For one, I choose to leave his consequences in the hands of God. We have severed relationship as it was because of the divorce that came. Now we can debate the “sin” of that, but for the kids’ sake, that is the path that was decided on, and I have no regrets there, though I hate all the sin that led to that decision.
Despite the change in the relationship, I still work to maintain what relationship we can have, again for God’s sake as a Christian called to continue in love, for my own sake so no hindrance come to my relationship with God and others involved, and for the kids’ sakes as they need the example of forgiveness and those who are his blood need to know their daddy is still loved. But also for his sake, so discouragement over the situation does not do more harm than good. I want to build him up and help him find a renewed relationship with God through repentance and restoration. So relationship, though different, remains important and something to work toward making it the best it can be under the circumstances; and hopefully, in the long run, a better, stronger love that will do no harm to the one loved.
Out of love for him that flows from love for God and desire to please Him, I choose to treat this son right, not acting unbecomingly toward him. Now hurt over the situation still rises up in me to show on my face, but he is coming to understand that is what it is; and this too shall pass. So I seek to act becomingly in my love toward him.
To treat one in ways that are not unbecoming means to behave toward him “in accord with the standards implied by one’s character or position.” I will behave toward him in Christlikeness, forgiving him, not throwing the insult in his face as keeping it in an account for constant use against him. As difficult as it can be because of the hurt that things are not as they once appeared to be, there is a caring, respect, and love-walk to have in a relationship as Christian Brother and Sister. We just have to find that place where hurt over the harm does not rule, and we need to live there together in unity of purpose.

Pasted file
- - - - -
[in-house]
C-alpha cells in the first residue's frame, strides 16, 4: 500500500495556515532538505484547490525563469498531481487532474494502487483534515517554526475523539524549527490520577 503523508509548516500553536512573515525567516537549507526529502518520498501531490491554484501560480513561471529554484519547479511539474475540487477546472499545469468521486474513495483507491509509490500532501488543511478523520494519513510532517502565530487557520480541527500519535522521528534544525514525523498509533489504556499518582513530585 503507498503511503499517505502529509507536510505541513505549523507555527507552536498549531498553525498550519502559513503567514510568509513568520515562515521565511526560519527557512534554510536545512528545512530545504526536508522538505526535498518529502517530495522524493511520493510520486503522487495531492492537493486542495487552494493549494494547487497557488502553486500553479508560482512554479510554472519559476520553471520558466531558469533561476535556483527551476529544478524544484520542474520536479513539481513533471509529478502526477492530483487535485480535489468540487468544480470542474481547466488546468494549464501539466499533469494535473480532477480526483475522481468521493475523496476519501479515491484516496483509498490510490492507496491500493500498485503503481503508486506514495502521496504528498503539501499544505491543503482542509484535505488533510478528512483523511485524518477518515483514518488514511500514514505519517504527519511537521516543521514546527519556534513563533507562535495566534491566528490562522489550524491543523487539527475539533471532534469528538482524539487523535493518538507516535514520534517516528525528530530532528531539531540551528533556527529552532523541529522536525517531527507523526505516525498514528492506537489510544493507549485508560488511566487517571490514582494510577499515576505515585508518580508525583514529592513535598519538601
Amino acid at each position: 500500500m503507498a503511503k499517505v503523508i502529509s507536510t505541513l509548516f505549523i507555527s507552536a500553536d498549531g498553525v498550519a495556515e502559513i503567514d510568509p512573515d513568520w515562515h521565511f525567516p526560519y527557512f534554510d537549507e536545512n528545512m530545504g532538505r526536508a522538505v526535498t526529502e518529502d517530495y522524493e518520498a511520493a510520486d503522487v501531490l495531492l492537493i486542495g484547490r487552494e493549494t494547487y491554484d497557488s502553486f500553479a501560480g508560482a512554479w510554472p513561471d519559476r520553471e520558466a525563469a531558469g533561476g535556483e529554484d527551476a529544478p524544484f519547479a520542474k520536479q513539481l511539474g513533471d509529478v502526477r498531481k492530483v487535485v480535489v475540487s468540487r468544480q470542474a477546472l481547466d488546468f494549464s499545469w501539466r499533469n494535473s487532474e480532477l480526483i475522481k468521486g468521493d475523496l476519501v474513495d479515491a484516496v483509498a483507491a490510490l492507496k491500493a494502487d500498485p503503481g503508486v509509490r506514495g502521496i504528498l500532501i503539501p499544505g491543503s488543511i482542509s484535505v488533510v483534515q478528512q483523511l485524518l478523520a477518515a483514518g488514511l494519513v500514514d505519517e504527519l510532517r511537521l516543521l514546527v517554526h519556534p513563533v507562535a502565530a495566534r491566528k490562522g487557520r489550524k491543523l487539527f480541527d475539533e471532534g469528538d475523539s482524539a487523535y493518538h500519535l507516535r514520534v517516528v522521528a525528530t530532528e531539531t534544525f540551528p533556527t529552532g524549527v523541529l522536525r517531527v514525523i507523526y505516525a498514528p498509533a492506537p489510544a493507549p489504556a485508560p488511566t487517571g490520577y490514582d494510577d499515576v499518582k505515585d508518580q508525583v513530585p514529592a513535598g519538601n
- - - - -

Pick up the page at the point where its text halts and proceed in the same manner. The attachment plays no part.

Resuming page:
To continue in love, each of us has to learn how to recognize and show care about the need of the other. Love does not stop over a wrong suffered. As much as it hurts, love is still there. Loves focus in such situations makes an adjustment that may well look way different from what it once was, and may even be better than it once was, because it is totally dependent on God. “Love (God’s love in us) does not insist on its own rights or its own way, for it is not self-seeking; it is not touchy or fretful or resentful” (1 Corinthians 13:5, AMP). So was the divorce done out of hate or resentment? No. Divorce was the choice because of love for the little ones who needed to feel safe and not to have to face this man every day of their life.
Hate is easy for us because the flesh runs swiftly to that which feels like it hurts less. It would be so easy to quit trying to find the way of love in our new family dynamic. It would prevent the pain of having to face the hurt and deal with it if we could just ignore each other and go on as if the other did not exist. But that is total, polar opposite to God and His way. He is a God of relationship, going out of His way to make a way for love to exist and continue, even giving His life for the sake of those loved. Love, each truly loving the other in all the ways of God, is the only true healing. It may seem easier and less painful to hate, but that is a lie. Hate destroys from the inside out, like gangrene. So hate is not an option for the Spirit filled Christian who desires right relationship with God.
God is love. If He is truly in us, we too must be love. Love overcomes hate, heals hurts, and restores lives. Like with furniture, the restored piece may look different, but it will still be what it is meant to be with usefulness as such; in this case, the relationship of brothers and sisters in Christ, loving with His love, His way, even to our own hurt.
In this day and age, when there is so much hurt and difficulty in life, we need one another. We need to love each other the best way possible for the sake of relationship with God, healing for self, and our ability to help one another. Relationship takes work and is not always easy. But through God and in His way we can truly and fully love one another, despite hurt and heartache. It is worth the trouble to love, even loving when those we love are made to appear unlovable.
Thank God who set the example, choosing rather than to give up on relationship, to love the unlovable in me through the gift of His Son on my behalf and yours. If He can do that for me, who am I to quit trying to love for His sake, my sake, and yours?
When we learn to love one another even when hurt by each other, we enter the delight of His love, becoming love as He is love; and that love is incorruptible, able to keep the Law toward each other.
“Owe nothing to anyone except to love one another; for he who loves his neighbor has fulfilled the law” (Romans 13:8).
“Grace be with all those who love our Lord Jesus Christ with incorruptible love” (Ephesians 6:24).